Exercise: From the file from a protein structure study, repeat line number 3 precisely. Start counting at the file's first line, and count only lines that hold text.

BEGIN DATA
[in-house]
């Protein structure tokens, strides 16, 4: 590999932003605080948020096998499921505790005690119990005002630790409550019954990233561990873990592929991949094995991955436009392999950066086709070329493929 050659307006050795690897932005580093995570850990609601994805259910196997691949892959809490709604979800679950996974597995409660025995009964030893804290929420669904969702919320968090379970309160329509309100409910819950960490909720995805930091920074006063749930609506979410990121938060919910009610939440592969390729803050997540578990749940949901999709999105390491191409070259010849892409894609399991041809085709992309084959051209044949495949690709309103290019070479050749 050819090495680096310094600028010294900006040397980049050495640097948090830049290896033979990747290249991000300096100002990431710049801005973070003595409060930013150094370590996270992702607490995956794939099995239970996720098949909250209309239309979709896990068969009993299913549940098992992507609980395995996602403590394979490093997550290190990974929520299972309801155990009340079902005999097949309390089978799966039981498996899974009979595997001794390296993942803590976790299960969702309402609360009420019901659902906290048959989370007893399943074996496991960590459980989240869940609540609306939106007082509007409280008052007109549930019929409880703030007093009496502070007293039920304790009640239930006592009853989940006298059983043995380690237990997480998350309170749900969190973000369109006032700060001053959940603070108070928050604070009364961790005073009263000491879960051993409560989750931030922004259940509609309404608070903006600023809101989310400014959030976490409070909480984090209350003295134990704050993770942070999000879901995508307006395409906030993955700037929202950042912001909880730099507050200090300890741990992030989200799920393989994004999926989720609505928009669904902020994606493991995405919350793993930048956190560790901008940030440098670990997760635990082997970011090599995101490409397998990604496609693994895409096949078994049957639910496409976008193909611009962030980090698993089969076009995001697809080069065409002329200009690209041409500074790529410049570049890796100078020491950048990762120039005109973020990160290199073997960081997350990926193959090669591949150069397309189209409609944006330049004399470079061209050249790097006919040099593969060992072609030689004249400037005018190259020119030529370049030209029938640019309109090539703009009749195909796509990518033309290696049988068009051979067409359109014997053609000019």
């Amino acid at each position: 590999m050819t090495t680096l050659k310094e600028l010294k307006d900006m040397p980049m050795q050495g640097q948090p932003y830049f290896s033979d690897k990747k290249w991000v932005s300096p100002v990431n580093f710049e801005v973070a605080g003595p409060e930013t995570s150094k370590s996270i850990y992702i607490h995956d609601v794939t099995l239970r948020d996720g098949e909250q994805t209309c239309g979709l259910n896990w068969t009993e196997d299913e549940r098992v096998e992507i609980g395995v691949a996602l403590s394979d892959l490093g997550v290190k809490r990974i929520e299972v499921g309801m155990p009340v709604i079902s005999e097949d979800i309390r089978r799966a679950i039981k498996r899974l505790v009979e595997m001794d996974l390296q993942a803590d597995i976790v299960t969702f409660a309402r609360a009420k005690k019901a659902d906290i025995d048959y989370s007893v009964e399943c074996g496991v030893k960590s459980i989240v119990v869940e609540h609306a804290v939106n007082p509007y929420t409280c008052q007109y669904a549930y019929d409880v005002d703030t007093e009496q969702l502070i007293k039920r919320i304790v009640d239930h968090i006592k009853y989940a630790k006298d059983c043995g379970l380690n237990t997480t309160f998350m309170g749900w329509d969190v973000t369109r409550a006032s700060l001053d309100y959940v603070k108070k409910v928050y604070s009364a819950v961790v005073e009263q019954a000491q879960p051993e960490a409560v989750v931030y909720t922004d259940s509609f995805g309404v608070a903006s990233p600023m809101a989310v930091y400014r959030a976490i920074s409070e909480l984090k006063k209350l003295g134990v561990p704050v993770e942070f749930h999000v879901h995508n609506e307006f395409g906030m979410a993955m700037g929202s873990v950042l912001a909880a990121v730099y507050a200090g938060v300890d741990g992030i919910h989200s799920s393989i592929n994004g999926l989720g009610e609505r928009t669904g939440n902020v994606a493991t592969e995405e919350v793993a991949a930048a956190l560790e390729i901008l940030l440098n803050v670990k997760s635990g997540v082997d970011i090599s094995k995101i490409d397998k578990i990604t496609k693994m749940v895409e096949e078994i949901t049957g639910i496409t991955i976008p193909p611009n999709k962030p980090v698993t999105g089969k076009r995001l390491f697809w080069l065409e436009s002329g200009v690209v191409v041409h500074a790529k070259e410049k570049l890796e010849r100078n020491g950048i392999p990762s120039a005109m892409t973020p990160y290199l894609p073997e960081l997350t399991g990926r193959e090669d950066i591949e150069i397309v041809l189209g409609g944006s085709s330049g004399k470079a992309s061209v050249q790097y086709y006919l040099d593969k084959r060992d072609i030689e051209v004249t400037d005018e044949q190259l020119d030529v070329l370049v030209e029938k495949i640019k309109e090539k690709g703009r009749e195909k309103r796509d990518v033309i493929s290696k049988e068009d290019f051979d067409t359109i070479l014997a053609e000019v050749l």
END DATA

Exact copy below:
């Amino acid at each position: 590999m050819t090495t680096l050659k310094e600028l010294k307006d900006m040397p980049m050795q050495g640097q948090p932003y830049f290896s033979d690897k990747k290249w991000v932005s300096p100002v990431n580093f710049e801005v973070a605080g003595p409060e930013t995570s150094k370590s996270i850990y992702i607490h995956d609601v794939t099995l239970r948020d996720g098949e909250q994805t209309c239309g979709l259910n896990w068969t009993e196997d299913e549940r098992v096998e992507i609980g395995v691949a996602l403590s394979d892959l490093g997550v290190k809490r990974i929520e299972v499921g309801m155990p009340v709604i079902s005999e097949d979800i309390r089978r799966a679950i039981k498996r899974l505790v009979e595997m001794d996974l390296q993942a803590d597995i976790v299960t969702f409660a309402r609360a009420k005690k019901a659902d906290i025995d048959y989370s007893v009964e399943c074996g496991v030893k960590s459980i989240v119990v869940e609540h609306a804290v939106n007082p509007y929420t409280c008052q007109y669904a549930y019929d409880v005002d703030t007093e009496q969702l502070i007293k039920r919320i304790v009640d239930h968090i006592k009853y989940a630790k006298d059983c043995g379970l380690n237990t997480t309160f998350m309170g749900w329509d969190v973000t369109r409550a006032s700060l001053d309100y959940v603070k108070k409910v928050y604070s009364a819950v961790v005073e009263q019954a000491q879960p051993e960490a409560v989750v931030y909720t922004d259940s509609f995805g309404v608070a903006s990233p600023m809101a989310v930091y400014r959030a976490i920074s409070e909480l984090k006063k209350l003295g134990v561990p704050v993770e942070f749930h999000v879901h995508n609506e307006f395409g906030m979410a993955m700037g929202s873990v950042l912001a909880a990121v730099y507050a200090g938060v300890d741990g992030i919910h989200s799920s393989i592929n994004g999926l989720g009610e609505r928009t669904g939440n902020v994606a493991t592969e995405e919350v793993a991949a930048a956190l560790e390729i901008l940030l440098n803050v670990k997760s635990g997540v082997d970011i090599s094995k995101i490409d397998k578990i990604t496609k693994m749940v895409e096949e078994i949901t049957g639910i496409t991955i976008p193909p611009n999709k962030p980090v698993t999105g089969k076009r995001l390491f697809w080069l065409e436009s002329g200009v690209v191409v041409h500074a790529k070259e410049k570049l890796e010849r100078n020491g950048i392999p990762s120039a005109m892409t973020p990160y290199l894609p073997e960081l997350t399991g990926r193959e090669d950066i591949e150069i397309v041809l189209g409609g944006s085709s330049g004399k470079a992309s061209v050249q790097y086709y006919l040099d593969k084959r060992d072609i030689e051209v004249t400037d005018e044949q190259l020119d030529v070329l370049v030209e029938k495949i640019k309109e090539k690709g703009r009749e195909k309103r796509d990518v033309i493929s290696k049988e068009d290019f051979d067409t359109i070479l014997a053609e000019v050749l």